I enjoy both types of games, sometimes I want a story RPG like Mass Effect / Dragon Age where I've got choices but it's still "save the world at the end of the day", other times I really enjoy a good old fashioned pen and paper game where you can go totally off the rails and do things that no programmer could imagine you doing (like inciting a civil war in a country we were suppose to be saving... ending up with half the main NPCs dead... the DM looked like he was going to pop a blood vessel during that session... poor guy... so much work wasted)

Sometimes boss fights are awesome, sometimes they feel like the devs just crowbarred them in for the hell of it - Dawn of War 2 anybody? I didn't mind the boses in Alpha Protocol though, never had too much trouble with any of them. Except Darcy towards the end. Fucker was spamming grenades like they grow on trees. I even died almost immediately after I'd killed him! Thank fuck for auto checkpoint saving, there may have been some controller throwing going on otherwise!

The Boss fight with the Prophet of Truth in Halo 2 was by far the most rewarding and thrilling boss fight to date. I mean he just floated around shooting that big ass laser at you and you had to literally 'board' him and punch his face in multiple times till he uttered a final scream of pain and his head went limp rather pathetically. If that's not epic, I don't know what is.

wow, that ending hit hard, because I'm sitting here by myself wearing an "I'm with stupid" shirt. I'm doing laundry. don't judge me >_>

Or that peculiar tendency for Japanese animation to attempt to simultaneously cater for as many fetishes as possible so that jiggle physics are laboriously animated even if the work satirizes gender politics with its very next breath.

Someone's been watching FLCL.

With fans complaining and expecting crap that they arent really entitled to;
It happened the same way with the Devil May Cry franchise. The very first one was super bad-ass and cool.

But some gammer, "Waaa, Waaa. Its to haaaaard!" (insert whiny, snivley voice over here).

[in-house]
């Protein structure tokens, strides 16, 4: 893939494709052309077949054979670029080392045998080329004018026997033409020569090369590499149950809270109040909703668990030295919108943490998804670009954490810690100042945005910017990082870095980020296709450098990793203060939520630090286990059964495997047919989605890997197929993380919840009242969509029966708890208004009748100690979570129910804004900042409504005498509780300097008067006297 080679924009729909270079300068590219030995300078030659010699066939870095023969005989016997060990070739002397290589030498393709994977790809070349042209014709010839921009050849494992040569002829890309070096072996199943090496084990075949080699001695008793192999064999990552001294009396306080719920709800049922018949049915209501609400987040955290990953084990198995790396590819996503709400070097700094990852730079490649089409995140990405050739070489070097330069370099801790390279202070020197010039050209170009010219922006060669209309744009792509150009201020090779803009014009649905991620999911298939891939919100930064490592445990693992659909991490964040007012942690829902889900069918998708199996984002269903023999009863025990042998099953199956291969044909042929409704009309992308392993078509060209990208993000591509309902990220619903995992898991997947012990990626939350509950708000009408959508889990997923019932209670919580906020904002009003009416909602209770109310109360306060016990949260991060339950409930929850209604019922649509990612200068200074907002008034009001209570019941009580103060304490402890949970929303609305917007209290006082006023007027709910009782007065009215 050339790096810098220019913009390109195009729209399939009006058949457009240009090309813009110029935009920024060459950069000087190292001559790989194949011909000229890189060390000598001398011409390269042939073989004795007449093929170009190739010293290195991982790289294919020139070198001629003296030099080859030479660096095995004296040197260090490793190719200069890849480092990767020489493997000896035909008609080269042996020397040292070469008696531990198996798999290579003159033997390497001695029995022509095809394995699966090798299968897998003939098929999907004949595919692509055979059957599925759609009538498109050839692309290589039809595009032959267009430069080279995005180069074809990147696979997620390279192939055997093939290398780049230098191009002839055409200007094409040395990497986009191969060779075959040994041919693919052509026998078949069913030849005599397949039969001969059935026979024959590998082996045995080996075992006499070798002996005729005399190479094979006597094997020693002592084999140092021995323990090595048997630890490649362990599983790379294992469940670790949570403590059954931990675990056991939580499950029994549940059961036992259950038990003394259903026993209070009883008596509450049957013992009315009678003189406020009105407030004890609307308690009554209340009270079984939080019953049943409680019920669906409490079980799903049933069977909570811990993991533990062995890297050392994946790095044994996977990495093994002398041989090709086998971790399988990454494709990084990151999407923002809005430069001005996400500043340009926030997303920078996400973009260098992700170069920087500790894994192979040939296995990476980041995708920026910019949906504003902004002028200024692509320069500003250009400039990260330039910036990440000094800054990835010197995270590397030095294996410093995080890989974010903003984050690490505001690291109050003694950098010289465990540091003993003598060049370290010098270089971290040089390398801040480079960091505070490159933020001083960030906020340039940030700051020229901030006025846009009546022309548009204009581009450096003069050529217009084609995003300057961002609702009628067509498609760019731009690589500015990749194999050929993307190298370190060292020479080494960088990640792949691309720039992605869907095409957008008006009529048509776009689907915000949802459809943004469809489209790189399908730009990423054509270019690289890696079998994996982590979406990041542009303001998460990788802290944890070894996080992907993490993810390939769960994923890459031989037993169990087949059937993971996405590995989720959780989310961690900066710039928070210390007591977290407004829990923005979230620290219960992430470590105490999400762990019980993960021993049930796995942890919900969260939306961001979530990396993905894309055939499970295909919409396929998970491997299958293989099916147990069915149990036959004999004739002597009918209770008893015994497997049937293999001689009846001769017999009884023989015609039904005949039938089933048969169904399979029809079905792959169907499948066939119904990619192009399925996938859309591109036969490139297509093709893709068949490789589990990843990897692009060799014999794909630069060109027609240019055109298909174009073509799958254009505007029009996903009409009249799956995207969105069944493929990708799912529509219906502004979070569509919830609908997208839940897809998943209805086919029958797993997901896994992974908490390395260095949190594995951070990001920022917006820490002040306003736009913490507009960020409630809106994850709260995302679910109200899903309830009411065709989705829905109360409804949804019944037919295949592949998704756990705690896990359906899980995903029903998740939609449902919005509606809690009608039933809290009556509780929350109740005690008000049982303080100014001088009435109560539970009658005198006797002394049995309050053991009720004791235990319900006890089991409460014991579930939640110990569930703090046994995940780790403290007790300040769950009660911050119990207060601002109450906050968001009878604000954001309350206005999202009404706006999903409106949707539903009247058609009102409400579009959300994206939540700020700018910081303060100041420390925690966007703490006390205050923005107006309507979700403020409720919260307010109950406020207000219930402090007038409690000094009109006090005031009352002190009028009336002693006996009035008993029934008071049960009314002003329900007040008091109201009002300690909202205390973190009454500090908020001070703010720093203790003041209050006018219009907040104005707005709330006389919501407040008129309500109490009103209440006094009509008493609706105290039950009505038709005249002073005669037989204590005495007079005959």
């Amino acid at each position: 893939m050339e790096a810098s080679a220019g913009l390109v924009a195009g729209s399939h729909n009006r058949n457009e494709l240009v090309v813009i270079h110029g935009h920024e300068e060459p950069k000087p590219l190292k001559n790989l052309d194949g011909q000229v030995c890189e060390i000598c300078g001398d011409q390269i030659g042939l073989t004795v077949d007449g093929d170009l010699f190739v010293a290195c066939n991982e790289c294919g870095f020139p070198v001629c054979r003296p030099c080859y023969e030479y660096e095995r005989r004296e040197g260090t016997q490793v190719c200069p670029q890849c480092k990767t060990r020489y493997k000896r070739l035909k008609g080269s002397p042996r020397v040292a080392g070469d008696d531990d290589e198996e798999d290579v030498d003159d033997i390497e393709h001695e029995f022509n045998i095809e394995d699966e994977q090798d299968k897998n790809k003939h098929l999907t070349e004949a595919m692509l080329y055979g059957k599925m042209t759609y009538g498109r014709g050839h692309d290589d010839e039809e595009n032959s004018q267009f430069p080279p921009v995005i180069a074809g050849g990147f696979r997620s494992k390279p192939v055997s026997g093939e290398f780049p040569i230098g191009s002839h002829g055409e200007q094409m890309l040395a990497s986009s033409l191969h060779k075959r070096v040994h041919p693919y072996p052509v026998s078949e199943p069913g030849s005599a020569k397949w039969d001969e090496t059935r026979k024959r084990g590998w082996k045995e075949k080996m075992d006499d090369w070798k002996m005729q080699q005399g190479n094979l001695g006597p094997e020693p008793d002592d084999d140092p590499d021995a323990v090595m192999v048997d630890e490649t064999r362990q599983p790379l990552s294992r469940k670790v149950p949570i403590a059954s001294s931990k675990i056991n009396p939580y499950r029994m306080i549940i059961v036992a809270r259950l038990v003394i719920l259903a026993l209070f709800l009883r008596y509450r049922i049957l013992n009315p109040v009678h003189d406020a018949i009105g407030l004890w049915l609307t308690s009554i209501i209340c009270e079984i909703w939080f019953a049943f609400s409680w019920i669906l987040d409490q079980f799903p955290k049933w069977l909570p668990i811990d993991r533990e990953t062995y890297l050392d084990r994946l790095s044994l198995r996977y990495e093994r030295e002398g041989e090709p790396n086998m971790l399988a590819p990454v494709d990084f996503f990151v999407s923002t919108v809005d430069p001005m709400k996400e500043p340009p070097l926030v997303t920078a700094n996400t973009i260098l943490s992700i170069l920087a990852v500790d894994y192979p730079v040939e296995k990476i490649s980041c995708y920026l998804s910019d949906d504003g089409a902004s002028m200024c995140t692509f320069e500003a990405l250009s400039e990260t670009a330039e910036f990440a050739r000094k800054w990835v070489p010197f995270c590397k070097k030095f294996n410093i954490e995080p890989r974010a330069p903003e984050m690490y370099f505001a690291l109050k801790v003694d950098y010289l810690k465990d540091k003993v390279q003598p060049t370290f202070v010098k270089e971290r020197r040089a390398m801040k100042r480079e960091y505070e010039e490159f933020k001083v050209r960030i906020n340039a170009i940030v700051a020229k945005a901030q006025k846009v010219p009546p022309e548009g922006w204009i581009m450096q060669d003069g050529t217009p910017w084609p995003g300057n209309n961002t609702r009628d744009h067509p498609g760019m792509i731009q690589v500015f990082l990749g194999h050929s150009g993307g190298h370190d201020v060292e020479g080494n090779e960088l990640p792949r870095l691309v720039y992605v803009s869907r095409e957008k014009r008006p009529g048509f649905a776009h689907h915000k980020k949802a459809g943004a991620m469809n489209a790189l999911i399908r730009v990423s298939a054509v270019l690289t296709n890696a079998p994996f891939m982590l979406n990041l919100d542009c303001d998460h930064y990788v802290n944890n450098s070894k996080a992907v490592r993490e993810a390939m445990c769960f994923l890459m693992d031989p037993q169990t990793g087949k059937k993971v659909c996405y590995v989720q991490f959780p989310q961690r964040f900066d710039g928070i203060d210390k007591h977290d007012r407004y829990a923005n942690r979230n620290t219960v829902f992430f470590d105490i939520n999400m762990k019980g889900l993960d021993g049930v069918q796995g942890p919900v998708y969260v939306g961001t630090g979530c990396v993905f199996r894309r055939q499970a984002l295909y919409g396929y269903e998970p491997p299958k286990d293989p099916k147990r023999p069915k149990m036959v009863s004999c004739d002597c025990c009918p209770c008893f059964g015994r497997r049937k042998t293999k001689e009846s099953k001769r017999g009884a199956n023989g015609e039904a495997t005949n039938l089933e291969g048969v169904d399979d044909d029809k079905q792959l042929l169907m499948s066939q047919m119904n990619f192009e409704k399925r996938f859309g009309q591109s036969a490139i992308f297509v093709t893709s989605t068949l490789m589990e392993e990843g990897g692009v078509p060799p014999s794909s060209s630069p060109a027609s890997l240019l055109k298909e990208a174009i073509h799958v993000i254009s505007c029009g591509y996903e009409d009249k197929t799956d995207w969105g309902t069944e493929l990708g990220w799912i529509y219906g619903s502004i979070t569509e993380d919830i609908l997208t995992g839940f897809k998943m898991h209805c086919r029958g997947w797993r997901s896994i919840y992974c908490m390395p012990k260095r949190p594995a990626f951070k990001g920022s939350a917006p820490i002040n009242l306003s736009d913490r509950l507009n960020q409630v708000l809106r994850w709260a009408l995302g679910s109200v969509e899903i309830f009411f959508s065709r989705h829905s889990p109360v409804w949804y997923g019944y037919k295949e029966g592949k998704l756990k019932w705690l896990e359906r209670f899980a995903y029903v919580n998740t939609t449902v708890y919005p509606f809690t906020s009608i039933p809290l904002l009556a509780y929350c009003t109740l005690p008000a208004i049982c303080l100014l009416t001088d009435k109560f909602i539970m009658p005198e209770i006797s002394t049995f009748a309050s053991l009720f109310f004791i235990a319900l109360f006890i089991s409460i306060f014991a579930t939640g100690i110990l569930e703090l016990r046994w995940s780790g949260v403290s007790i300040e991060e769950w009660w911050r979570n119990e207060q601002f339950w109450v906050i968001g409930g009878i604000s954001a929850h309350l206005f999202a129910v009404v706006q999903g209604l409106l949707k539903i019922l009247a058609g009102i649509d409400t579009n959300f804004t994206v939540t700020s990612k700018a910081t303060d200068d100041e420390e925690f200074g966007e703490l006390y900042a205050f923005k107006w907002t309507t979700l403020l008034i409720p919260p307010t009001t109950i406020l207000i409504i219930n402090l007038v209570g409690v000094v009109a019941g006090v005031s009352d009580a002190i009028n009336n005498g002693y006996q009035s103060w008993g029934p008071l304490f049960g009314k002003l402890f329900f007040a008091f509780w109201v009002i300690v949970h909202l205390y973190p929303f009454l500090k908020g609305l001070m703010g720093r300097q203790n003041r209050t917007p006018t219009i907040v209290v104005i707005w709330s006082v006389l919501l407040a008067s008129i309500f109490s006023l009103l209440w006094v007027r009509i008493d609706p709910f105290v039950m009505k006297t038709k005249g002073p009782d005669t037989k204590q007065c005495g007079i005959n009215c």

Then DMC2 came about and guess what? "Waaa, Waaaaaaa-blargh--aaaaaaAA! Now it's way to eeeeasy! I hate the world and I'm going to slit my wrists in a bathtub full of ice!" (insert whiny voice again).

And when DMC3 came you you had lots and lots of various option on difficulty levels.

As the resident "System Shock" fanboy, I nonetheless have to agree with Yahtzee on "SS2". The "repair" skill was absolutely useless, for example, whereas the "Maintainance" and "Hack" ones were essential. (I'd love to know if anybody has ever beaten SS2 on "Hard" or "Impossible" difficulty without putting at least three points into "Hack" early on.)

The "Exotic Weapons" skill was useless until the Operations level (almost halfway through the game) because you didn't get the crystal shard until that point. Heavy and Energy weapons were extremely specialised, whereas the "Standard" weapons included the two best weapons in the game, easily - the versatile pistol and the assault rifle - and also used the most plentiful ammunition. Standard weapons could be used on robots and annelids equally effectively (unlike any other weapon class). Yeah, it's fun one-shotting the Heart of the Many with a viral proliferator, but there's really no practical use for it before that point.

And I've only just recently got used to the psi-amp, after several playthroughs. It's a bit fiddly to use and you need to know what powers are useful and what are useless. The healing ones sound useful, for example, but there are so many health pick-ups throughout the game that they turn out to be something of a waste of cybernetic modules.

And stats? There's zero point in having anything more than three agility or endurance points, even on the very hard difficulty levels. Strength is essential for the heavy weapons, armour, melee, and just basically carrying stuff about. Psi is either essential or useless depending on your build. And Cyb is essential for a decent hacker build (which as has already been established is just about any useful build in the game.)

Incidentally, I bought a bunch of older games and am now playing through Deus Ex. Unfortunately the graphics really are seriously ugly, to the point that it's actually somewhat off-putting.

Half Life? Didn't have any problems with the boss fights myself, although the giant spider thing annoyed me. It seemed like a gigantic ammo drain.

awatkins:
With fans complaining and expecting crap that they arent really entitled to;
It happened the same way with the Devil May Cry franchise. The very first one was super bad-ass and cool.

But some gammer, "Waaa, Waaa. Its to haaaaard!" (insert whiny, snivley voice over here).

Then DMC2 came about and guess what? "Waaa, Waaaaaaa-blargh--aaaaaaAA! Now it's way to eeeeasy! I hate the world and I'm going to slit my wrists in a bathtub full of ice!" (insert whiny voice again).

And when DMC3 came you you had lots and lots of various option on difficulty levels.

I've not played DMC myself, but I like games where you can set different settings to different aspects of the game as regards to difficulty. This was a feature of the original "System Shock" that I missed in SS2. I'd like to play on "Impossible" level but with "Easy" or "Medium" level's cybernetic module costs, for example. Why not have the option to use the extra upgrades you can buy on the easier difficulty settings against the stronger, more plentiful monsters of the harder ones?